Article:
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Math Review of Roulettes and Cycloids

150 150 Deborah

Overview

Roulettes are special types of curves that are made when one curve is rotated around another by a fixed point. They are in Euclidean space, and can be described by calculus equations. Roulettes, cycloids, and other variations of circular movement have applications to pendulums, gears and subatomic particles.

General Definition of a Roulette

A roulette is a type of curve. It is the path of a fixed point in relation to one curve as that curve travels along a straight line or another curve. The simplest form of a roulette is a cycloid. Imagine a circle that looks like a wheel with one spoke from the center to the edge of the wheel, one radius long. The path traced as that circle travels along the line is a cycloid.

The Cycloid Family

If the roulette is formed by a circle travelling outside the circumference of another circle it is called an epicycloid, and if the circle is traveling inside the circumference it is called a hypocycloid. Bernoulli in the late 17th century proposed a challenge, which was solved by him, Newton, and Leibniz. The challenge was to find the fastest path a point will take to travel moving without friction, using gravity.

Playing with Cycloids

Mathematicians play with cycloids using differential calculus equations. The path a cycloid travels can be measured by an equation involving the differential of x divided by the differential of y all squared in relation to the radius of the circle.  Many children of all ages have played with a toy called a Spirograph that essentially generates cycloids of various types, using pens of different colors.

Applications

Huygens, living in the late 17th century, used the cycloid to make a pendulum that would be the most efficient type ever devised, in order to improve timekeeping and measurements aboard ship. The motions of gears also follow paths described by the cycloid family. In order for gears to regulate machinery, they need to touch and move freely, along cycloid paths. Engineers calculate the speed of gears; the location, number, and size of teeth (fixed points); and the size of the gears themselves. The path of electrons in electric and magnetic fields also follow cycloid movements.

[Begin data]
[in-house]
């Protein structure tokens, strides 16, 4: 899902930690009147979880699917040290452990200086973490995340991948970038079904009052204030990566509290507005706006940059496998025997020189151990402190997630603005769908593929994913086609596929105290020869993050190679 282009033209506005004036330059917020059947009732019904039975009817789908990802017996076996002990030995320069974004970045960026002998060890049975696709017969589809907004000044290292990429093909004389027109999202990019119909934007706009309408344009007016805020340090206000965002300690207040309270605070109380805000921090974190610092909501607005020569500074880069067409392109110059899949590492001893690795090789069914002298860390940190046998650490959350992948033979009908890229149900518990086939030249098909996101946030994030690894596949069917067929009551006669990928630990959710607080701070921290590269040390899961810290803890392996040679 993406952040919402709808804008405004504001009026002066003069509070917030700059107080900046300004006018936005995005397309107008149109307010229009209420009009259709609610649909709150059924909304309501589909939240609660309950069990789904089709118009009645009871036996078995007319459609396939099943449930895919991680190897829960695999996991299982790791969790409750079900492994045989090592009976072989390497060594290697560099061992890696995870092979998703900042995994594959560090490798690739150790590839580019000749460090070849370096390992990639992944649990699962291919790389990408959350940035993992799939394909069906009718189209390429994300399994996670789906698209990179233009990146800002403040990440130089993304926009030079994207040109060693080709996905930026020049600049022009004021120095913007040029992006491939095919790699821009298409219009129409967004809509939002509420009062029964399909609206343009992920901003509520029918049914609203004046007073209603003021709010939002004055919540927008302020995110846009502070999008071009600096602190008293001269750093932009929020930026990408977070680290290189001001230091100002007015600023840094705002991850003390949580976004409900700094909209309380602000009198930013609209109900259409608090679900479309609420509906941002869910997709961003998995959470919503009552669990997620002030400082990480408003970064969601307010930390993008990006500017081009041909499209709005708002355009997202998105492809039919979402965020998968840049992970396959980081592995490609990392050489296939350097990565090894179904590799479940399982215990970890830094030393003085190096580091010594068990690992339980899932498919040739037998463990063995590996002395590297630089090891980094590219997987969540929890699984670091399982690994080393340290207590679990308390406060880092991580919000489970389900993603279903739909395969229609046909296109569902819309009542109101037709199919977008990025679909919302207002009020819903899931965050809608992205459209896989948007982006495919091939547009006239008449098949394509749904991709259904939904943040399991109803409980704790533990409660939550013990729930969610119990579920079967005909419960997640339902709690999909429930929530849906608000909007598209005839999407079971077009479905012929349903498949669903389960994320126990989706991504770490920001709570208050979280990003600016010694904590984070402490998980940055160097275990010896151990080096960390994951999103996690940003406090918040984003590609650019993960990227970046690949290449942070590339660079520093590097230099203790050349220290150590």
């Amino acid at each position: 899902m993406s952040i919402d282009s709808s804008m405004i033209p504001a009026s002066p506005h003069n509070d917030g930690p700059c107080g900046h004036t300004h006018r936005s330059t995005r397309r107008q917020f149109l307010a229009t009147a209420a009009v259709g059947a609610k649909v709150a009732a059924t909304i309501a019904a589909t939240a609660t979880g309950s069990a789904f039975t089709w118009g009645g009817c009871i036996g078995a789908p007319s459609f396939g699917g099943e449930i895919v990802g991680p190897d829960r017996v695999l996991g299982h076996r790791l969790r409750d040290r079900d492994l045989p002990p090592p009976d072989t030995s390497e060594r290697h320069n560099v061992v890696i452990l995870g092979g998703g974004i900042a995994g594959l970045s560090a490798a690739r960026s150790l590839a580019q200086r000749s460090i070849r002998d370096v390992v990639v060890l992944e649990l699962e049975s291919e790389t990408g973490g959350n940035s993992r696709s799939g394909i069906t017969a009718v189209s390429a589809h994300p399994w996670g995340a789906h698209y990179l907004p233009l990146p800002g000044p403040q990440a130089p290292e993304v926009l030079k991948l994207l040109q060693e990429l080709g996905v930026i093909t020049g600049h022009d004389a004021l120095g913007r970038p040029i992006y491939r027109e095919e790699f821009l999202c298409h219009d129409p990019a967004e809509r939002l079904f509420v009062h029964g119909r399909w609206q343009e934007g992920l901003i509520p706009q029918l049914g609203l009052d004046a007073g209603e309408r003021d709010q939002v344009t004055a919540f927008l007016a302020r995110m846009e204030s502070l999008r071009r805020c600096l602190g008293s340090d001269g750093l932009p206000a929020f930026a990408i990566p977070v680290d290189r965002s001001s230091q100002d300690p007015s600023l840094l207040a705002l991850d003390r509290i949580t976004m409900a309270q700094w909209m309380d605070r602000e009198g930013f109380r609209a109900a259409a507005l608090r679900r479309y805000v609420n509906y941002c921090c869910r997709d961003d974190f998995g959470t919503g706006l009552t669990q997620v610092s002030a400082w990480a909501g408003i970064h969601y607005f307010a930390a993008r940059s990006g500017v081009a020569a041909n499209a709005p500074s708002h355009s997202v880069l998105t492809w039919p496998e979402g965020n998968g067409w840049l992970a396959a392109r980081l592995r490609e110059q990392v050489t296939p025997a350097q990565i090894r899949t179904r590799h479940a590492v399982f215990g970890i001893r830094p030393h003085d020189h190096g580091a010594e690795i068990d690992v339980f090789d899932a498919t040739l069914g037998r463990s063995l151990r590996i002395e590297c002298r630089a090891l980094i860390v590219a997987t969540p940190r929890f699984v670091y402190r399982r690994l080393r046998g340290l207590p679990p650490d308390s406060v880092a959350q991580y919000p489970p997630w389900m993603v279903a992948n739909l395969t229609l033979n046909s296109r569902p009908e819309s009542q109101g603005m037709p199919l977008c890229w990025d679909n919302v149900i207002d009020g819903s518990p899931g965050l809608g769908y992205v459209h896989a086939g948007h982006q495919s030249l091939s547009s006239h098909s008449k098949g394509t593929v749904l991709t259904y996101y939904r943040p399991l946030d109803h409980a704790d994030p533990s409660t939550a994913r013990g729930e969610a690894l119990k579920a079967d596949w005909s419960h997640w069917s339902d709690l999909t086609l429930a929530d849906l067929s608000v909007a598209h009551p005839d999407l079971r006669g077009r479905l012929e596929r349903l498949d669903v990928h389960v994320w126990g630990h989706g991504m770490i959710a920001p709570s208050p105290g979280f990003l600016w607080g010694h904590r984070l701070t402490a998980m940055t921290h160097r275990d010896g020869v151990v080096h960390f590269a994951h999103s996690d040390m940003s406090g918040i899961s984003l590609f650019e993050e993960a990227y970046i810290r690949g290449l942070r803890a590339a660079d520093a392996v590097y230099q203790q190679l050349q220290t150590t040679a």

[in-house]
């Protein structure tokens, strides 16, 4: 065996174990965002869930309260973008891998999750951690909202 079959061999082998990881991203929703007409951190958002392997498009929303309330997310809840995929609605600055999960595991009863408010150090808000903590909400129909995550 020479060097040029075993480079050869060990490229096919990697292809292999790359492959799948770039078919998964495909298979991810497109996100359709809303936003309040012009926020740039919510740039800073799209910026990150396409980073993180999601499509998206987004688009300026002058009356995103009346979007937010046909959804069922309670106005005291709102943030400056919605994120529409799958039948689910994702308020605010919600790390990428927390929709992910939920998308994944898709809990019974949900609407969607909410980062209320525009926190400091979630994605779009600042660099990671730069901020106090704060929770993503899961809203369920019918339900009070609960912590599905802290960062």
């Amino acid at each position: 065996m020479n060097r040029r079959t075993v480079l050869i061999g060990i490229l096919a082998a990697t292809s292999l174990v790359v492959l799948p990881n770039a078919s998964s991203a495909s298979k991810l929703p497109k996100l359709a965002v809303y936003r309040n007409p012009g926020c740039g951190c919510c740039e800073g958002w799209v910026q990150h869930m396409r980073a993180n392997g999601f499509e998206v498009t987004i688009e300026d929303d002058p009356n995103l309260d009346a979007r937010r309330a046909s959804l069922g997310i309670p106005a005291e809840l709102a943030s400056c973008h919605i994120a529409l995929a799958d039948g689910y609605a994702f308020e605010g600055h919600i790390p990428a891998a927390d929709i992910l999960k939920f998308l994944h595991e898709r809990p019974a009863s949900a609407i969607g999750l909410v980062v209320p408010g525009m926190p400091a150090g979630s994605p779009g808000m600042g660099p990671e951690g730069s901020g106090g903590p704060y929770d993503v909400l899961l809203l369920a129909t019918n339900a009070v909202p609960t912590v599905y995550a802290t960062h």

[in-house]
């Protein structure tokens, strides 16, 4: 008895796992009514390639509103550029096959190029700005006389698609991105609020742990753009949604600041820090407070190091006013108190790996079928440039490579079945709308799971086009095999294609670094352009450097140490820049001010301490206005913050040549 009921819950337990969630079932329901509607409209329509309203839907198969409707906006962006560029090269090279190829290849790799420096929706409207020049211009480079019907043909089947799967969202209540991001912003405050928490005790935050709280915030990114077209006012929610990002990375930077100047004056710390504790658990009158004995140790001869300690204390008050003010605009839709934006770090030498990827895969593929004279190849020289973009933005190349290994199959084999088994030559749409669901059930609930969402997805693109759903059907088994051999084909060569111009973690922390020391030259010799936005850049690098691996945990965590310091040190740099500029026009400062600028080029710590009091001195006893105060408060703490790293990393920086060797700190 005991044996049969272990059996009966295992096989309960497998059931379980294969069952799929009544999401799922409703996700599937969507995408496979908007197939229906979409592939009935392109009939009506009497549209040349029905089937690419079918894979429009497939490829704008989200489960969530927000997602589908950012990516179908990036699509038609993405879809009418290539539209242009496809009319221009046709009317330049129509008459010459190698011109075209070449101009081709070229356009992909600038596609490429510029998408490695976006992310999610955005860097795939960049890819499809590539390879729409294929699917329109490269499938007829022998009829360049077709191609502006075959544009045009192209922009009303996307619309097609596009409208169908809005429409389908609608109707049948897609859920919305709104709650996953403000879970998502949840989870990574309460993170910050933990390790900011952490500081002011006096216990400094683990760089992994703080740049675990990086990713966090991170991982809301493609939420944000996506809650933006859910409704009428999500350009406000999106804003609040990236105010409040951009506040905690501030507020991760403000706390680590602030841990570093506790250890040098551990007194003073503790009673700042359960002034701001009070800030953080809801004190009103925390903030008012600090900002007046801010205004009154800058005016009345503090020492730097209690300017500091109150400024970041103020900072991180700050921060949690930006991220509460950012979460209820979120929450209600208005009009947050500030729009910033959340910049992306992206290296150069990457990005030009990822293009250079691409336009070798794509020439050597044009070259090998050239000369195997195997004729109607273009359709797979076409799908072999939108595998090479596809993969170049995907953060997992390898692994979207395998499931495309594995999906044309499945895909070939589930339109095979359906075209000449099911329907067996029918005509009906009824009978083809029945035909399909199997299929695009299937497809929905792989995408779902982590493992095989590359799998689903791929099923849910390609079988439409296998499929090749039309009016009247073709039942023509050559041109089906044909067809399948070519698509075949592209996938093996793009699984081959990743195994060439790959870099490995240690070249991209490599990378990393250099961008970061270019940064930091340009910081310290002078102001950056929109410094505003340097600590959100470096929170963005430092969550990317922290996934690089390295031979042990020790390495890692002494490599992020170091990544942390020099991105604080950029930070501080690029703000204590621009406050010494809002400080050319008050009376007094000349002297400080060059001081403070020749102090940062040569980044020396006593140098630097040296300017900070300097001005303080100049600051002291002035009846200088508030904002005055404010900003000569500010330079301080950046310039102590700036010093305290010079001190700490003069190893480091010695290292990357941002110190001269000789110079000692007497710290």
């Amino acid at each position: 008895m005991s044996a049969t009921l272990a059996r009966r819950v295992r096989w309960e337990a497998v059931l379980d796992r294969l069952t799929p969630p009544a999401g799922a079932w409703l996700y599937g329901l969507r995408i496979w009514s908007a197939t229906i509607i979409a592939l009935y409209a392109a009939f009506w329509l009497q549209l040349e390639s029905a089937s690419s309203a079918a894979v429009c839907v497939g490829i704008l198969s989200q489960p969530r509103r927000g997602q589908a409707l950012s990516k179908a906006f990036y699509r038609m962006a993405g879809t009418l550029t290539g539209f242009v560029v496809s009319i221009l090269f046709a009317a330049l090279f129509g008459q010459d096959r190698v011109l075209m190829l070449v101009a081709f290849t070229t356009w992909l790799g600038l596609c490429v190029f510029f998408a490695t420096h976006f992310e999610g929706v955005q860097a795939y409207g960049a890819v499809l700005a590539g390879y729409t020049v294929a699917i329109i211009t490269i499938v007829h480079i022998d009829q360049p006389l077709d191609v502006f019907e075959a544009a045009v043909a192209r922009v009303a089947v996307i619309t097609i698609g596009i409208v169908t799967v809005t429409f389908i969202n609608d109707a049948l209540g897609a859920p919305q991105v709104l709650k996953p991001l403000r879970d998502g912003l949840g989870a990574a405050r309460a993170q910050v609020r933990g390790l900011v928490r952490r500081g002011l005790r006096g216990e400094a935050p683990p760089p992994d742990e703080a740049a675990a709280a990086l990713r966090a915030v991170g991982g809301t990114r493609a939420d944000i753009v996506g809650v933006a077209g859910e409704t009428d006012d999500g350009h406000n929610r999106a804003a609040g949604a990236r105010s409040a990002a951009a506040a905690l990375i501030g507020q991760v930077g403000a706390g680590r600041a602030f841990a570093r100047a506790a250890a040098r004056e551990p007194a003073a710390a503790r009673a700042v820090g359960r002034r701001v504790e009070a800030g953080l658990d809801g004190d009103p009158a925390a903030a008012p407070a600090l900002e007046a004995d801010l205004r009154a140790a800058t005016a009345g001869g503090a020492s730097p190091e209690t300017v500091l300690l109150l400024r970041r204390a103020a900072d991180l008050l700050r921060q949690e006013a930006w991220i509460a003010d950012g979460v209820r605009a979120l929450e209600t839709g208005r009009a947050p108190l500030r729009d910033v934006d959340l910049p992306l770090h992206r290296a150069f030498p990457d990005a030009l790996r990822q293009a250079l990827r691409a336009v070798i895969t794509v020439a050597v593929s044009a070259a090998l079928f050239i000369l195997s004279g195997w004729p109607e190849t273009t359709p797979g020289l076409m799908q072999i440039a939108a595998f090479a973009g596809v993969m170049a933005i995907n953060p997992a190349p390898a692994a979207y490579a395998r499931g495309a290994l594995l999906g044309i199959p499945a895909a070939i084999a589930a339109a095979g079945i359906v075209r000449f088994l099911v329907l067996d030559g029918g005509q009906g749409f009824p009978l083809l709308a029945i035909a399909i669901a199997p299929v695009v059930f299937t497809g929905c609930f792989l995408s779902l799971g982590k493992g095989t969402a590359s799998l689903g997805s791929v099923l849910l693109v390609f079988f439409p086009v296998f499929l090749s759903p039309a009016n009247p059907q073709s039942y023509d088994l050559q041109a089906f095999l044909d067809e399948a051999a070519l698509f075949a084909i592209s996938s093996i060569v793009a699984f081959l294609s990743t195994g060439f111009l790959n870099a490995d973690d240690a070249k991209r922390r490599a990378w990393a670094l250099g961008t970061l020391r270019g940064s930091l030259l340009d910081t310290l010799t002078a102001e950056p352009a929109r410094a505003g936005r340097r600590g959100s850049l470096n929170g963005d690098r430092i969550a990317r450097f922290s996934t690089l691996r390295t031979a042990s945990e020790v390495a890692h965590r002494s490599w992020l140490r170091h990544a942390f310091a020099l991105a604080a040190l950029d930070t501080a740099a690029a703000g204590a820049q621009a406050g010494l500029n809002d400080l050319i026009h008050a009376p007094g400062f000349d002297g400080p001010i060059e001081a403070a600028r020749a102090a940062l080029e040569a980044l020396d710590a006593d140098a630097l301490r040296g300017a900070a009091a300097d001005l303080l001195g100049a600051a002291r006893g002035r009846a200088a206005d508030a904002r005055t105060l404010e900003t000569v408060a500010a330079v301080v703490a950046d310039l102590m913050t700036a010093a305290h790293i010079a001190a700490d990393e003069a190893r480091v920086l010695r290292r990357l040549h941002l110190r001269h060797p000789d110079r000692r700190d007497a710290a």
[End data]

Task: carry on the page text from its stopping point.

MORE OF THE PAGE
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Math Introduction to Infinitesimals

150 150 Deborah

Overview

Using infinitesimal quantities to approximate measurement of any item is an ancient way to determine the size and shape of irregular objects. Although it was very controversial in the 17th and 18th century Europe, the practical aspects of using infinitesimal quantities in calculations led to advances in science, engineering, and technology, along with the development of calculus.

Geometric Infinitesimals

Greek mathematicians such as Archimedes used the smallest possible indivisibles to find areas of solids. In the 17th century, the astronomer and mathematician Johannes Kepler looked at a different way to compute the area of a circle or curved figure. Suppose a circle or curve were made up of infinitely many polygons, like thinner and thinner slices of pie. The sum of all those slices would equal the area of the circle or curved figure, even though the area of one slice was infinitesimal.

The Controversy

Slicing a figure into infinitely many thin fragments was very attractive to many mathematicians and scientists, because it solved a number of practical problems. However, many philosophers hated the idea. Using infinitesimals in mathematical calculations was banned in Rome in the 1600’s, and denounced from pulpits and in books.

Practical Use of Infinitesimals

Infinitesimals are close to zero and retain properties such as angles or slopes. Before calculus, mathematicians, scientists, and engineers could use infinitesimal quantities in calculations such as finding the area under a curve, or approximating the rate of change. Suppose that a large tank holds 1000 gallons of water. The instantaneous rate that water drains from the tank can be calculated using infinitesimal approximations.

Leibniz, Newton, and Calculus

Infinitely small building blocks (such as 1/∞) add up to something if enough of them are used. The mathematician and philosopher Gottfried Leibniz used those and other mathematical observations to promote a new system of mathematics to calculate areas under curves called calculus. At the same time, the more famous Sir Isaac Newton developed a similar system of calculus, to be applied to many aspects of mathematical physics. Although it was very controversial in the 1700s, both Leibniz and Newton made independent contributions to a new method using mathematics to describe the natural world.

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Math Introduction to Integrals

150 150 Deborah

Overview